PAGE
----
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Part of what makes Gatsby sites so fast is that a lot of the work is done at build time and the running site is using mostly static content. During that process, Gatsby creates paths to access that content, handling routing for you. Navigating in a Gatsby app requires an understanding of what those paths are and how they’re generated.

Alternatively, your application may include functionality that cannot be handled at build time or through rehydration. This includes things like authentication or retrieving dynamic content. To handle those pages, you can make use of client-only routes using @reach/router which is built into Gatsby.

Creating routes

Gatsby makes it easy to programmatically control your pages. Pages can be created in three ways:

  • In your site’s gatsby-node.js by implementing the API createPages
  • Gatsby core automatically turns React components in src/pages into pages
  • Plugins can also implement createPages and create pages for you

See the Creating and Modifying Pages for more detail.

When Gatsby creates pages it automatically generates a path to access them. This path will differ depending on how the page was defined.

Pages defined in src/pages

Each .js file inside src/pages will generate its own page in your Gatsby site. The path for those pages matches the file structure it’s found in.

For example, contact.js will be found at And home.js will be found at This works at whatever level the file is created. If contact.js is moved to a directory called information, located inside src/pages, the page will now be found at

The exception to this rule is any file named index.js. Files with this name are matched to the root directory they’re found in. That means index.js in the root src/pages directory is accessed via However, if there is an index.js inside the information directory, it is found at

Note that if no index.js file exists in a particular directory that root page does not exist, and attempts to navigate to it will land you on a 404 page. For example, may exist, but that does not guarantee exists.

Pages created with createPage action

Another way to create pages is in your gatsby-node.js file using the createPage action, a JavaScript function. When pages are defined this way, the path is explicitly set. For example:

  path: "/routing",
  component: routing,
  context: {},

For more information on this action, visit the createPage API documentation.

Conflicting Routes

Since there are multiple ways to create a page, different plugins, themes, or sections of code in your gatsby-node file may accidentally create multiple pages that are meant to be accessed by the same path. When this happens, Gatsby will show a warning at build time, but the site will still build successfully. In this situation, the page that was built last will be accessible and any other conflicting pages will not be. Changing any conflicting paths to produce unique URLs should clear up the problem.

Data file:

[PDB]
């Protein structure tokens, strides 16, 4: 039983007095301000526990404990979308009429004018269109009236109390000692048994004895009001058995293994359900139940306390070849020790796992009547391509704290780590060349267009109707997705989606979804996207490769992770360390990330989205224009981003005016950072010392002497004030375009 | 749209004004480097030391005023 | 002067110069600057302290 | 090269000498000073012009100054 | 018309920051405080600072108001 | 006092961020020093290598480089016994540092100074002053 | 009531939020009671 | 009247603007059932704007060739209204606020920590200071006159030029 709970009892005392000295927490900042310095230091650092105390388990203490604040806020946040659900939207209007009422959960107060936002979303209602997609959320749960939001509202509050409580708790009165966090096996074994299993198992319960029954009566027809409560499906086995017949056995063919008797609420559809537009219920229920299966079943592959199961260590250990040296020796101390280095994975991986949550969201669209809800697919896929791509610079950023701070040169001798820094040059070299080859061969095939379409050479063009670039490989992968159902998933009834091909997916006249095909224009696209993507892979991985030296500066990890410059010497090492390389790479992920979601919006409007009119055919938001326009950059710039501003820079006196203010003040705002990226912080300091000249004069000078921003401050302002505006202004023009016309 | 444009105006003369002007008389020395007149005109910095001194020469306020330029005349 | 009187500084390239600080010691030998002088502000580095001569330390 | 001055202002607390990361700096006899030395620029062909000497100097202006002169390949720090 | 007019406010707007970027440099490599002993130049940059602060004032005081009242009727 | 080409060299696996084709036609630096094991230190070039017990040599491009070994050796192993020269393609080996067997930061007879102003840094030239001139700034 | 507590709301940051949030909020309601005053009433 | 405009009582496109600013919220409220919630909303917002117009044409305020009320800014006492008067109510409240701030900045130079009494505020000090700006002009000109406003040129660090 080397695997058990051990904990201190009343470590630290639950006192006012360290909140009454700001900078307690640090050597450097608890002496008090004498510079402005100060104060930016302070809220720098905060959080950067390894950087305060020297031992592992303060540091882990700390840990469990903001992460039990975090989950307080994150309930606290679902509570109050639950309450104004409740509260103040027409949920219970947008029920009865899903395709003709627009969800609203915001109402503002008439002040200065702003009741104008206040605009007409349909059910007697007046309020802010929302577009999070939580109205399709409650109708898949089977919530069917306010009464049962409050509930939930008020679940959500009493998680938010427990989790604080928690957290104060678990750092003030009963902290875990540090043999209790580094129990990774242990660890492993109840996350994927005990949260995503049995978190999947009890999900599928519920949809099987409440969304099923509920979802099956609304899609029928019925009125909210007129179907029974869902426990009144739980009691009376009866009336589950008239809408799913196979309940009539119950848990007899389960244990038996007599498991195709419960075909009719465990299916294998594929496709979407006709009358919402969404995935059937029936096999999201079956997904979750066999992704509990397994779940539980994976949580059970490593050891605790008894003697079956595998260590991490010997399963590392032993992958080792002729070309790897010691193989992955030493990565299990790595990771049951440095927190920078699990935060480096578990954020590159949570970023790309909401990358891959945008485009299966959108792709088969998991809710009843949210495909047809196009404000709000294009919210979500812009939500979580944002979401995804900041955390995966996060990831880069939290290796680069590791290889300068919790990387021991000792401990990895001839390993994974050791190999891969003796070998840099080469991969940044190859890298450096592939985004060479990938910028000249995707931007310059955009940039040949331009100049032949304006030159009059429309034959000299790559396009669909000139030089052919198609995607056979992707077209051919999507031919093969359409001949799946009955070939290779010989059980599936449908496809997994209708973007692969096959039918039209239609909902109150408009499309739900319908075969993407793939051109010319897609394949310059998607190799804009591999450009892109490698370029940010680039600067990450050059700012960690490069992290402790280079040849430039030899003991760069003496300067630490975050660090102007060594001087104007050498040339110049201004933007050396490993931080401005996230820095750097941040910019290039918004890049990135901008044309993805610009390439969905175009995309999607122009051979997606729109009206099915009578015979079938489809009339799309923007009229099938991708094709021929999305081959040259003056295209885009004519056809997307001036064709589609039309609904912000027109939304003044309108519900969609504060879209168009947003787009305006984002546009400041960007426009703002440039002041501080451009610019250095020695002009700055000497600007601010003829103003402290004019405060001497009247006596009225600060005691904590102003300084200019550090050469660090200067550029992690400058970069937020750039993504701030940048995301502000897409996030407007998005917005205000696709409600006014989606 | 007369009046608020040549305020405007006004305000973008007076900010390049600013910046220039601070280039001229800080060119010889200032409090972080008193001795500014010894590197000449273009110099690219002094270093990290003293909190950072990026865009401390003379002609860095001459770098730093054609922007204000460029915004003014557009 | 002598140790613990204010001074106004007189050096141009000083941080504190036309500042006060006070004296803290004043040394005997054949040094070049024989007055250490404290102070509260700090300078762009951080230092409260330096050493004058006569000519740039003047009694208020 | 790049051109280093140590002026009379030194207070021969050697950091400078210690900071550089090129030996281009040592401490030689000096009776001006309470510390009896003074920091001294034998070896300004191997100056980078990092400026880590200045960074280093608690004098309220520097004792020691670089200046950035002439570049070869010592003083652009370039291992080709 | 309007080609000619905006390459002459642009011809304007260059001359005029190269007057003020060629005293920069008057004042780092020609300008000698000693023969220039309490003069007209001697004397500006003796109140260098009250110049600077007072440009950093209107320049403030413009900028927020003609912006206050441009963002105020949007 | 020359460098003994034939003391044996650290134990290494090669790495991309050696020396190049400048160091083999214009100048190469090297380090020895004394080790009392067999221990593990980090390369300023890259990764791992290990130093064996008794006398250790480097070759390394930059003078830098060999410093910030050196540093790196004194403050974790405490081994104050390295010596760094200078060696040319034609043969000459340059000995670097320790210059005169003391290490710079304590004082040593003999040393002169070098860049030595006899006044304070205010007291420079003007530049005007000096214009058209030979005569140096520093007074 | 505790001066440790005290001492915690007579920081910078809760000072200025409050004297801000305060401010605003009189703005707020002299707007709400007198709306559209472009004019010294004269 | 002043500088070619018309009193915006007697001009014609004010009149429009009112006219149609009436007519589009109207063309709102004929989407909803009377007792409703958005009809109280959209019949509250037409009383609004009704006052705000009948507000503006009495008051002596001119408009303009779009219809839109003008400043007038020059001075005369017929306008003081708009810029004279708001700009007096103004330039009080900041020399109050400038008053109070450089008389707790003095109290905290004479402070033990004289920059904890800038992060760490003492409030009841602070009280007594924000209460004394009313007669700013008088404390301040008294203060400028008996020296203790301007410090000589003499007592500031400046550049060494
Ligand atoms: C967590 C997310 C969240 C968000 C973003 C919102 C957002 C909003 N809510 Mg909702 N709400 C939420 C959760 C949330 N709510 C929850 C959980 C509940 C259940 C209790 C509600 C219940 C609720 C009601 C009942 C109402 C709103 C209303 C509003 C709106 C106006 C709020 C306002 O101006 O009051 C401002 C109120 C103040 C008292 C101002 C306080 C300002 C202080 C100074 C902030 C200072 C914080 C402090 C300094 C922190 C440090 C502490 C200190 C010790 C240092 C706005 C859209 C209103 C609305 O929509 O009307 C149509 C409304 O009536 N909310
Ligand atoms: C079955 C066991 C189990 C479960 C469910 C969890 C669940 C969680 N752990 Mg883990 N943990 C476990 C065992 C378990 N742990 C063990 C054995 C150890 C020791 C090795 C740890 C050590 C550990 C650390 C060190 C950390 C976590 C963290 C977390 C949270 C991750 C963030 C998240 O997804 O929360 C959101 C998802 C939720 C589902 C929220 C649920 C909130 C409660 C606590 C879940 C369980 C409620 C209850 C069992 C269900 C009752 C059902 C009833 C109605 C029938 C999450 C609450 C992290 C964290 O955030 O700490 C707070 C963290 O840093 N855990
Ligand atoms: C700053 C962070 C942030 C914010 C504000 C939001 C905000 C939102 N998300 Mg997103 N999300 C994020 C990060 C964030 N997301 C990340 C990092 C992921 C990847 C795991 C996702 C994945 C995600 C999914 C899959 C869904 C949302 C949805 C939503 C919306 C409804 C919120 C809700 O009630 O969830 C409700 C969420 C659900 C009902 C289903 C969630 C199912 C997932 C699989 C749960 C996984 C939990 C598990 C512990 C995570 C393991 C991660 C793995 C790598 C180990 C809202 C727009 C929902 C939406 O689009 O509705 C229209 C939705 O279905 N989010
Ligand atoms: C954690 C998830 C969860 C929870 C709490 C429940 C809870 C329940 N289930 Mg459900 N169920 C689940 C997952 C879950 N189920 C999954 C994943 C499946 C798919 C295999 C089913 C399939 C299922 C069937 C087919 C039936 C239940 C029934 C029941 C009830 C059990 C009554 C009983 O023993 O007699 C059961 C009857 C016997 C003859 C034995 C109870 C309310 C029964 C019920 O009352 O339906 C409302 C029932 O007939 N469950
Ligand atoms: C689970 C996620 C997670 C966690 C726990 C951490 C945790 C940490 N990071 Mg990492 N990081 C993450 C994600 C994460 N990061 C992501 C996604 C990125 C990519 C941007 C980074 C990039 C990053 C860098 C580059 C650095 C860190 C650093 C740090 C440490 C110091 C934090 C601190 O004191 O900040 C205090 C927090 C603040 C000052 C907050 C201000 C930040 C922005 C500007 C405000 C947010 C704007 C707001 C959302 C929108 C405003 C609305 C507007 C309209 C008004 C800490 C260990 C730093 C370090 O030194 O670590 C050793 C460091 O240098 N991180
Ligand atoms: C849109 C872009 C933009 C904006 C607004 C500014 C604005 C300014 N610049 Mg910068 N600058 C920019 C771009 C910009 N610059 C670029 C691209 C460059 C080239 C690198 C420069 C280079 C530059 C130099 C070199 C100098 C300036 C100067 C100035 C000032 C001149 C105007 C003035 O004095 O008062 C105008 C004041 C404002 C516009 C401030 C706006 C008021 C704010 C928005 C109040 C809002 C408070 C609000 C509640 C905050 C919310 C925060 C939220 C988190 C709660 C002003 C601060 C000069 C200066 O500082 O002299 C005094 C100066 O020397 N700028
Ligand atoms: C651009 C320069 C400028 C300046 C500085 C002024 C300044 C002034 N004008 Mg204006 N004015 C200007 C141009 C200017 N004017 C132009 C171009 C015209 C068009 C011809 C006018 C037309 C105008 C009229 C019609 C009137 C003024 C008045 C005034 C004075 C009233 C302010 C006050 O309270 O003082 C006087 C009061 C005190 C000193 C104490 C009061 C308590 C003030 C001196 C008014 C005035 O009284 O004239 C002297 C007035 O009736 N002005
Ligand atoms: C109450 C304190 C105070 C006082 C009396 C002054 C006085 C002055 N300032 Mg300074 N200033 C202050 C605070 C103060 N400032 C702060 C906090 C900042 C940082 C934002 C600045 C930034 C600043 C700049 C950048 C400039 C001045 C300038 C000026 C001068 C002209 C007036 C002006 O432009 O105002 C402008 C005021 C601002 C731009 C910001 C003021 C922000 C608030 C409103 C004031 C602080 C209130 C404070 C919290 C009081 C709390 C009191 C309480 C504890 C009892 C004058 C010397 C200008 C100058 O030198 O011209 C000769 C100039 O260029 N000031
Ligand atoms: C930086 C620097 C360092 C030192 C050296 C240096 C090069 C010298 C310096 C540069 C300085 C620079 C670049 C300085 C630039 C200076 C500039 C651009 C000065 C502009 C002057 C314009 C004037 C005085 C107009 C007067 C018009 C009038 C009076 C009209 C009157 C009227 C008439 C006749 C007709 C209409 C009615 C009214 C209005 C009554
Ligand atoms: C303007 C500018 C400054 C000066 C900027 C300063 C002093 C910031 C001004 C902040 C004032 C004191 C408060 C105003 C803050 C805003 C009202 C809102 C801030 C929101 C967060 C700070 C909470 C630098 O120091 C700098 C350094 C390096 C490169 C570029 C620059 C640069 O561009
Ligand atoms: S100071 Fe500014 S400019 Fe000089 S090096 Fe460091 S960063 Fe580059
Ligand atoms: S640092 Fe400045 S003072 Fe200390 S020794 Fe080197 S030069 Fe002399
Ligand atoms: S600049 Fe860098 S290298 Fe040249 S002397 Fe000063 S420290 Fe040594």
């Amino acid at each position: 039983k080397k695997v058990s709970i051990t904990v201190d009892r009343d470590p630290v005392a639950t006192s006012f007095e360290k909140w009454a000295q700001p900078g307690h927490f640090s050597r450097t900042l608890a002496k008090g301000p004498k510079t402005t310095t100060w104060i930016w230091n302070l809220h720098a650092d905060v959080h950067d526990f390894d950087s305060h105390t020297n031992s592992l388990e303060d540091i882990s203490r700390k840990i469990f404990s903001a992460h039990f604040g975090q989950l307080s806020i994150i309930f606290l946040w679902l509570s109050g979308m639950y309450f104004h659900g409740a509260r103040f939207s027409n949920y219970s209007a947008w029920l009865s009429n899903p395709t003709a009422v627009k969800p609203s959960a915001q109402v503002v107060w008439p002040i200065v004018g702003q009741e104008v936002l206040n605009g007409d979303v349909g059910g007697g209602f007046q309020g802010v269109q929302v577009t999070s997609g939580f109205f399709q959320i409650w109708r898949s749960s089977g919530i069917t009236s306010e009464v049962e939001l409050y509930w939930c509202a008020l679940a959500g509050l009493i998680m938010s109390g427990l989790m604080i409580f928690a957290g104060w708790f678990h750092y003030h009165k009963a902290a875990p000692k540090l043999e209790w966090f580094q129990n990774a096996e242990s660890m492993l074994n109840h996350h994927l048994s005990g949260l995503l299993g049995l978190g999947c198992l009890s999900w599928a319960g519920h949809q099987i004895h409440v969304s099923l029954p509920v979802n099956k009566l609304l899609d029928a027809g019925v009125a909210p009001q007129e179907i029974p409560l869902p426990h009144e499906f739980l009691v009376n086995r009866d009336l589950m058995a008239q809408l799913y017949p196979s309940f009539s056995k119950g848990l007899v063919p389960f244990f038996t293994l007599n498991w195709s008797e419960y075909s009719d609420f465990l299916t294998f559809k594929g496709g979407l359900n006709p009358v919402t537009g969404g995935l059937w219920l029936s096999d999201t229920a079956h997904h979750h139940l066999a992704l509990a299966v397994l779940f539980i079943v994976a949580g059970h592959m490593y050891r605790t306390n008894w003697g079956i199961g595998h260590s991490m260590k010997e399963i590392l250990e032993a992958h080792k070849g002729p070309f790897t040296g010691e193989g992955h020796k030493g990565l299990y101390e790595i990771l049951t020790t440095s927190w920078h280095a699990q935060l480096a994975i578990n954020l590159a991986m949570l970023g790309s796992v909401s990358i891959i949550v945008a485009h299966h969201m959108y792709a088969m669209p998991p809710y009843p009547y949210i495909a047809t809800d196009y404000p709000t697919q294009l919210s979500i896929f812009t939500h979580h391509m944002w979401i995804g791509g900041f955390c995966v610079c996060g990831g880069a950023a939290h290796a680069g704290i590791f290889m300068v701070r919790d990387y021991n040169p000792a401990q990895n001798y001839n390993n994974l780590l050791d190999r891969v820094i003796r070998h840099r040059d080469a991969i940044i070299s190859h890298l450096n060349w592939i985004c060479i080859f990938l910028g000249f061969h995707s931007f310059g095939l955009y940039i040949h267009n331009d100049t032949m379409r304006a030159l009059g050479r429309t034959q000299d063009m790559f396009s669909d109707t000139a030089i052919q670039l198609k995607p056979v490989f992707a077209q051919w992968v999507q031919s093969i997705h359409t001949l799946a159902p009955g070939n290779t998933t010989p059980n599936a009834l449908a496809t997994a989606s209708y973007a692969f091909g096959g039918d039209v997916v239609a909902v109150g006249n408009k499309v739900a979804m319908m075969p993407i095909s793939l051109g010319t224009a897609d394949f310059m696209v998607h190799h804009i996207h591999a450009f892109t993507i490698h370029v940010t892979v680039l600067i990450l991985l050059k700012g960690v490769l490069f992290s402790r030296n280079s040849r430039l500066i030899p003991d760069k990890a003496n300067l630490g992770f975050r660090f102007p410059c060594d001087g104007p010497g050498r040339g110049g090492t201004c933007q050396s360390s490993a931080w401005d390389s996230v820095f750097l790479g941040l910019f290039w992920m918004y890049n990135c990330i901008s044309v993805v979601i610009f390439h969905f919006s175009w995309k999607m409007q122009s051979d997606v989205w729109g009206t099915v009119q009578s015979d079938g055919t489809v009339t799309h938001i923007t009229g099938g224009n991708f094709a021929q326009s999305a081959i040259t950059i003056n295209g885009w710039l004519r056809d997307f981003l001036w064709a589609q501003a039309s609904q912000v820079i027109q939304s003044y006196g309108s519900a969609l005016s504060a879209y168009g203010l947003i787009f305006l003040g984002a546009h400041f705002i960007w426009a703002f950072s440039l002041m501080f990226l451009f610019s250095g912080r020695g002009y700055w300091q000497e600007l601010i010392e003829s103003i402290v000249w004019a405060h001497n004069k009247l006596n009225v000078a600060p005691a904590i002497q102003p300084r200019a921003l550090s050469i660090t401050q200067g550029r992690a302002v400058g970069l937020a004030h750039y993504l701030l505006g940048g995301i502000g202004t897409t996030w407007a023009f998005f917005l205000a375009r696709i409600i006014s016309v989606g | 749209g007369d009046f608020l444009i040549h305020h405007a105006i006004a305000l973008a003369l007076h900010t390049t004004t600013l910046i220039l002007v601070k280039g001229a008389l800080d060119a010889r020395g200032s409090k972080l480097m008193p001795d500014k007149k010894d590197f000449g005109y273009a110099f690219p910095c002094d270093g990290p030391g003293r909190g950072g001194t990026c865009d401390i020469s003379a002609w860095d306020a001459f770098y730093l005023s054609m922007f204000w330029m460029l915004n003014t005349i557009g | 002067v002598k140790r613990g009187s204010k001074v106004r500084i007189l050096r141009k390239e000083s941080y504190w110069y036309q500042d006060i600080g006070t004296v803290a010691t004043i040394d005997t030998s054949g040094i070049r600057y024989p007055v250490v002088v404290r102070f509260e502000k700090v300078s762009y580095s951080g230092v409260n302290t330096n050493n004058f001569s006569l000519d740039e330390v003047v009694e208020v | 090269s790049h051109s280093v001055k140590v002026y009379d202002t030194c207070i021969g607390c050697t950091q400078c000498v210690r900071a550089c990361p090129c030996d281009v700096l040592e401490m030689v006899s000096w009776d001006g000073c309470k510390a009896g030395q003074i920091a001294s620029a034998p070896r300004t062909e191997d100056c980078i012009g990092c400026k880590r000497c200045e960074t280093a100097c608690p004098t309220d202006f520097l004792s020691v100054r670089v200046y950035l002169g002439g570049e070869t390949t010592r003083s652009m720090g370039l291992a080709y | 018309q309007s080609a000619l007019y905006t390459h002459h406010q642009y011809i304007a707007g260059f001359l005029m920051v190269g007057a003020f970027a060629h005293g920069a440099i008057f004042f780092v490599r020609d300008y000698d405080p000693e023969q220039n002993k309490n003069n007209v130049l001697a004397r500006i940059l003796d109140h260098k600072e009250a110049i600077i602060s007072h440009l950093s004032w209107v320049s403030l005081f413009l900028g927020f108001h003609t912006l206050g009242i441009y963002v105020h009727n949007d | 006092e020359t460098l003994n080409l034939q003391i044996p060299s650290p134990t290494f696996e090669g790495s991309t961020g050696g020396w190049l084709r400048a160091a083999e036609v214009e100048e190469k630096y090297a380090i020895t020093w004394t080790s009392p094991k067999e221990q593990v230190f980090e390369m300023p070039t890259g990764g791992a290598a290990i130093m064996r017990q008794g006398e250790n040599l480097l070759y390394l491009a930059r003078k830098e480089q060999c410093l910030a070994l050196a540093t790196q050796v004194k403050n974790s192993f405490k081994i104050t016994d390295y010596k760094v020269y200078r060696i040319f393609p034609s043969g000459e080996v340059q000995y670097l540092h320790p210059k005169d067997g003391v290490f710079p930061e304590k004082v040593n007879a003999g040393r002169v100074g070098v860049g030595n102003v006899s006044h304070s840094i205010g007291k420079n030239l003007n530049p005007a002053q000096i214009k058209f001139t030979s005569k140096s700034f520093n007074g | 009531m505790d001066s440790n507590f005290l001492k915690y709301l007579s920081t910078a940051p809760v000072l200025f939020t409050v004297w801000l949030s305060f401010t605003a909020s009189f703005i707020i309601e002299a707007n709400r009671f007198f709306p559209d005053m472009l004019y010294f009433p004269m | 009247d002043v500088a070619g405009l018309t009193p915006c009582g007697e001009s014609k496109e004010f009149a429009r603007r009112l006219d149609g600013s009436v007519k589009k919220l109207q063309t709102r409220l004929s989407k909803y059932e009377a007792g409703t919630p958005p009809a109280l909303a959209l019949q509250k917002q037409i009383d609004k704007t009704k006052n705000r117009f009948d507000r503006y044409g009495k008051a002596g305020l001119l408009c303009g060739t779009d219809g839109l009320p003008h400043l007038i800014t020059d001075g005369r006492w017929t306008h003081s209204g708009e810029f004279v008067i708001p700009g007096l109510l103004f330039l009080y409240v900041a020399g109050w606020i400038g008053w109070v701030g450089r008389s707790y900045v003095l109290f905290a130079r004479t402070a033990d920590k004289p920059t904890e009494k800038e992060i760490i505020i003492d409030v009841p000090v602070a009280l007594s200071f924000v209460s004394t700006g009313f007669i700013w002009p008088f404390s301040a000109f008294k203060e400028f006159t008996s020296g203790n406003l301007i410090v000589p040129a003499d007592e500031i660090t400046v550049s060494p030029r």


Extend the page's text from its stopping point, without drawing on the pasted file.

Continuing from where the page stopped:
Nested Routes

If your goal is to define paths that are multiple levels deep, such as /portfolio/art/item1, that can be done directly when creating pages as mentioned in Creating routes.

Alternatively, if you want to create pages that will display different subcomponents depending on the URL path (such as a specific sidebar widget), Gatsby can handle that at the page level using layouts.

Linking between routes

In order to link between pages, you can use gatsby-link. Using gatsby-link gives you built in performance benefits.

Alternatively, you can navigate between pages using standard <a> tags, but you won’t get the benefit of prefetching in this case.

Gatsby will handle scroll restoration for you in most cases. To track and restore scroll position in additional containers, you can use the useScrollRestoration hook.

For pages dealing with sensitive information, or other dynamic behavior, you may want to handle that information server-side. Gatsby lets you create client-only routes that live behind an authentication gate, ensuring that the information is only available to authorized users.

Performance and Prefetching

In order to improve performance, Gatsby looks for links that appear on the current page to perform prefetching. Before a user has even clicked on a link, Gatsby has started to fetch the page it points to. Learn more about prefetching.

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